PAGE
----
Art by Alison Kenaston
Before the sun has risen, Heidi Stalkfleet ‘22 pulls her goggles down over her eyes and dives into the cold pool. This early morning swim practice is followed by school, another swim practice, homework, and finally sleep–only to get up at five am and do it again. This is the daily routine of many high-level high school athletes. With all of the practices, games, meets, lifting sessions, and school on top of it all, student athletes can end up feeling overwhelmed, stressed, and anxious.
“Since I swim, and because it is an individual sport, it’s a lot of pressure riding on you instead of a whole team,” Stalkfleet said. “I feel like there’s a lot of added pressure on races and added pressure that I put on myself, because I tend to do that even though it’s not good.”
The most common types of mental health issues seen in athletes are performance anxiety and General Anxiety Disorder. Performance anxiety can include anxiety or stress before or during a sporting event or caused by pressure put on them.
“This is how I can distinguish between the two mental health issues,” Shelby Perkins, a sports psychologist who works at College Park Neuropsychology, said. “If an athlete is diagnosed with Generalized Anxiety Disorder, you will see excessive worry and noticeable changes to their daily functioning even when their sport is not present.”
However, performance anxiety is not only an issue related to sports. Non-athletes can develop performance anxiety around things like taking tests or performing on stage.
“Performance anxiety [in athletes] is when the athlete has anxiety specifically tied with the sport they are playing,” Perkins said. “But you may not see anxiety in other daily activities such as talking to peers, raising their hand in class, or meeting new people.”
Another concern with student athletes is that they can be stressed out from the heavy workload from school.
“I think the biggest thing is [that] they are student athletes [and] we oftentimes expect quite a bit from them,” Philip Hansen, the athletic director at City High, said. “We expect them to go to class for seven hours, seven periods a day [and] we expect them to stay multiple hours after that.”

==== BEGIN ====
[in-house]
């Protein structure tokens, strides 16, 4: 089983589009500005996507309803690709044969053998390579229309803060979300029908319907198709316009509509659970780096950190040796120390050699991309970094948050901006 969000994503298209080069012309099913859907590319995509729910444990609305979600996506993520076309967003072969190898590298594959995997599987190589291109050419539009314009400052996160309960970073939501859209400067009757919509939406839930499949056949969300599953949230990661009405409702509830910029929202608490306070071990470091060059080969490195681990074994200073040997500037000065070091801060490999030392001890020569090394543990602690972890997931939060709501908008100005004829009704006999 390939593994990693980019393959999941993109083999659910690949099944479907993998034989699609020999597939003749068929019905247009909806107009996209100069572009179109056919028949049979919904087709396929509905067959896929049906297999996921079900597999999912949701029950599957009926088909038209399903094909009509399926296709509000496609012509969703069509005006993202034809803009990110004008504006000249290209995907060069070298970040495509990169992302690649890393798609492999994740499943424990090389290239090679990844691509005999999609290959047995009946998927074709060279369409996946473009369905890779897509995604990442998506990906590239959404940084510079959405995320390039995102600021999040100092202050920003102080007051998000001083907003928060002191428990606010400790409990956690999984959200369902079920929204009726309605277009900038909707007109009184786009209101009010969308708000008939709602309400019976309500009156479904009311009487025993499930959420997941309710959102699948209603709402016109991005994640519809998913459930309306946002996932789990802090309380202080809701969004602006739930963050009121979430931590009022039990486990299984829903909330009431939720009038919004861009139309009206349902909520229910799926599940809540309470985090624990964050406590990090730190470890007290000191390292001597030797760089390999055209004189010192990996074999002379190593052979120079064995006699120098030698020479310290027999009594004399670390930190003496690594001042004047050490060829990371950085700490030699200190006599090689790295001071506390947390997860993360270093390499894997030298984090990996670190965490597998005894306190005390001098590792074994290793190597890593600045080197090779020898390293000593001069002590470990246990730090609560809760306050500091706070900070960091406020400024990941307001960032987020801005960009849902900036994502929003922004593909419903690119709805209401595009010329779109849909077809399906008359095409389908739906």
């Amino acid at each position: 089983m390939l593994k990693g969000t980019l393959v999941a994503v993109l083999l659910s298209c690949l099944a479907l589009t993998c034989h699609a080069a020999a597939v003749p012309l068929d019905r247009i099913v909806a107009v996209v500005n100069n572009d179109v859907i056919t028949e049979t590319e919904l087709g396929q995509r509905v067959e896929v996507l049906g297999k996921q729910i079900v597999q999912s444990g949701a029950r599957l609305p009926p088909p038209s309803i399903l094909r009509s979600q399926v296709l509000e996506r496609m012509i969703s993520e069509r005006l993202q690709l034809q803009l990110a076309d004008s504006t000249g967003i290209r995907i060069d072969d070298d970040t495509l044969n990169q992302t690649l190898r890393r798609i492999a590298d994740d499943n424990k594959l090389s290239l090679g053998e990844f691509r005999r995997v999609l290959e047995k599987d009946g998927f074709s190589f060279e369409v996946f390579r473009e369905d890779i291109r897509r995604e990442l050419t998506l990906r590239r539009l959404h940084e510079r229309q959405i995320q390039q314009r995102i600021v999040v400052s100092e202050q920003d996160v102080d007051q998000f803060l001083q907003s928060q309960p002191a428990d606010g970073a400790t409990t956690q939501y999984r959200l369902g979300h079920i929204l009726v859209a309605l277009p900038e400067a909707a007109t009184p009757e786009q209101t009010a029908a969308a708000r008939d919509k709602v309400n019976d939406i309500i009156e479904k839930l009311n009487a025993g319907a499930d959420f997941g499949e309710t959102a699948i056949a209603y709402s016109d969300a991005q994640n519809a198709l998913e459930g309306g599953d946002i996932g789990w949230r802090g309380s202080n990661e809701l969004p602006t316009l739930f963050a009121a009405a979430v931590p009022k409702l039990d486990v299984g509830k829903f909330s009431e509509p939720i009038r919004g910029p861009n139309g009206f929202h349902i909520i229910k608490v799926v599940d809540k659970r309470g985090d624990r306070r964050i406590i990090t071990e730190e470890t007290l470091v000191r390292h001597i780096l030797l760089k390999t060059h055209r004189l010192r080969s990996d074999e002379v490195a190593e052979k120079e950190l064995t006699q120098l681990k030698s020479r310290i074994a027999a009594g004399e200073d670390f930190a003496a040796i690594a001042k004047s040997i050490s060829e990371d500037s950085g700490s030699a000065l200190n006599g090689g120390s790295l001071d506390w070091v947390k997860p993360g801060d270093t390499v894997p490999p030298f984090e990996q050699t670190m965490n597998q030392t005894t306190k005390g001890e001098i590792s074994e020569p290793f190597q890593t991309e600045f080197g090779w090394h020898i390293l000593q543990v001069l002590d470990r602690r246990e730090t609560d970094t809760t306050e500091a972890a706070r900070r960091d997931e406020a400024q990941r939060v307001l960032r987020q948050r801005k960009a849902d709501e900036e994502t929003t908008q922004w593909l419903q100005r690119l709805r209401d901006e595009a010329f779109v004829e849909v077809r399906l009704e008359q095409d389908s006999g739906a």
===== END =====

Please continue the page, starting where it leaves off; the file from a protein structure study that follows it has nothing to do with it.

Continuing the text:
Iris Wedemeyer ‘23, a varsity cross-country runner, expressed concern over long days with meets and getting homework done.
“I think sometimes you can get back late from practices or meets or games and you go to bed late, so you get up earlier than usual and that can put stress on getting homework done,” Wedemeyer said.
The coaches and athletics department at City High are aware that students often feel worried about balancing schoolwork with their sport and do everything they can to help.
“My coaches are aware of how getting homework done and stuff is important so they can help us with that,” Wedemeyer said.
Another issue that can cause mental health issues is early specialization in a single sport. Early specialization is something that is greatly debated within the sports community. At City High, athletes are highly encouraged to do multiple sports.
“We try to expose as many people to competition [as possible],” Hansen said. “When you get channeled into one sport, you are competing, but having different competition and different aspects on different team can lead to a more complete athlete.”
Perkins explained that the main problem with early specialization is that athletes can put more pressure on themselves to succeed in a sport when that is the only sport they are doing year round.
“Many athletes who play multiple sports or are involved in multiple facets within their school tend to have less anxiety and depression as well as less feelings of pressure, in my experience,” Perkins said.
Perkins pointed out that this is solely based on her own experience and it could vary across different communities, states and countries. However, for people that love their sport, early specialization can be a positive thing.
“I started swimming when I was eight and I sucked at everything else,” Stalkfleet said. “So, [swimming] was suggested to me and I tried it. I loved it and I’ve loved it ever since.”
The concern about early specialization can come into play when pressure is being put on an athlete by others.
“I think it can only be harmful if there’s influence from someone else,” Stalkfleet said. “So if your parents push you to do something when you’re young and you grow up doing it and you find that you don’t really like it, but you feel stuck in it, I feel like that’s pretty negative.”
There is a significant stigma around mental health and especially around athletes’ mental health.
“Athletes are always looked at as more of the strong, stoic, ‘I can do anything by myself’ type and it is hard [for them] to admit they want help,” Perkins said. “Once you get help, you will notice a complete change in your everyday life, such as happiness and positivity.”
At City High, student athletes are encouraged to speak to a coach, teacher, or any other adult in the building if they have concerns about their mental health.
“At City High, we–not just athletics, but the whole school itself–pride ourselves on the relationships that we build,” Hansen said. “We pride ourselves on the ability of having staff members that are willing to have these conversations and having other students that are open and willing.”
Hansen recommends that student athletes find someone to talk to.
“My advice would be to find that one person or group of people that you feel most comfortable with and be honest with them,” Hansen said. “There’s probably somebody else going through it, so we can work on it together.”